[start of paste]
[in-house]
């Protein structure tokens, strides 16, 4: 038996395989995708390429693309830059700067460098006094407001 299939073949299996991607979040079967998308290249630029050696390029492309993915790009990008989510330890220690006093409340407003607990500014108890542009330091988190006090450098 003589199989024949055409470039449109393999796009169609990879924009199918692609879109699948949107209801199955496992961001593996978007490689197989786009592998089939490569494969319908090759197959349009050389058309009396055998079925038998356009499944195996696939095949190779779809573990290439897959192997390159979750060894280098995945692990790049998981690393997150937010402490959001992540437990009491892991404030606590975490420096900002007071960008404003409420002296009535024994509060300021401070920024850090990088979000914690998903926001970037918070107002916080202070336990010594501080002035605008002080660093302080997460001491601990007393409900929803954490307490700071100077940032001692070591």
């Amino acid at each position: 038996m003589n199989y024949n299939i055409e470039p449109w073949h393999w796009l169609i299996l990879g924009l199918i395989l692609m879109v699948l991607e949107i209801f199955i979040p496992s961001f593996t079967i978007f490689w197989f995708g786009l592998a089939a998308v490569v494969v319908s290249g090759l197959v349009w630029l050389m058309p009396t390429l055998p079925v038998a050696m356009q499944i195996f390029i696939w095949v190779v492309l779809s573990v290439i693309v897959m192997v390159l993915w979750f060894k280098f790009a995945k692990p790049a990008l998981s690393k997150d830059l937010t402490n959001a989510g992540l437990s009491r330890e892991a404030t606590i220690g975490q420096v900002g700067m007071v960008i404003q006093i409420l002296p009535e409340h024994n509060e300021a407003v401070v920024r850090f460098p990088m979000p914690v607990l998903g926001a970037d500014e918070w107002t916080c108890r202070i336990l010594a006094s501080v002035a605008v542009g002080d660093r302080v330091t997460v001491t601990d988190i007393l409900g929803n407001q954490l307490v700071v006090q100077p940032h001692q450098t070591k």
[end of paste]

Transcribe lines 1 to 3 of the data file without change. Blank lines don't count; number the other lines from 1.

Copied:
[in-house]
């Protein structure tokens, strides 16, 4: 038996395989995708390429693309830059700067460098006094407001 299939073949299996991607979040079967998308290249630029050696390029492309993915790009990008989510330890220690006093409340407003607990500014108890542009330091988190006090450098 003589199989024949055409470039449109393999796009169609990879924009199918692609879109699948949107209801199955496992961001593996978007490689197989786009592998089939490569494969319908090759197959349009050389058309009396055998079925038998356009499944195996696939095949190779779809573990290439897959192997390159979750060894280098995945692990790049998981690393997150937010402490959001992540437990009491892991404030606590975490420096900002007071960008404003409420002296009535024994509060300021401070920024850090990088979000914690998903926001970037918070107002916080202070336990010594501080002035605008002080660093302080997460001491601990007393409900929803954490307490700071100077940032001692070591």
């Amino acid at each position: 038996m003589n199989y024949n299939i055409e470039p449109w073949h393999w796009l169609i299996l990879g924009l199918i395989l692609m879109v699948l991607e949107i209801f199955i979040p496992s961001f593996t079967i978007f490689w197989f995708g786009l592998a089939a998308v490569v494969v319908s290249g090759l197959v349009w630029l050389m058309p009396t390429l055998p079925v038998a050696m356009q499944i195996f390029i696939w095949v190779v492309l779809s573990v290439i693309v897959m192997v390159l993915w979750f060894k280098f790009a995945k692990p790049a990008l998981s690393k997150d830059l937010t402490n959001a989510g992540l437990s009491r330890e892991a404030t606590i220690g975490q420096v900002g700067m007071v960008i404003q006093i409420l002296p009535e409340h024994n509060e300021a407003v401070v920024r850090f460098p990088m979000p914690v607990l998903g926001a970037d500014e918070w107002t916080c108890r202070i336990l010594a006094s501080v002035a605008v542009g002080d660093r302080v330091t997460v001491t601990d988190i007393l409900g929803n407001q954490l307490v700071v006090q100077p940032h001692q450098t070591k």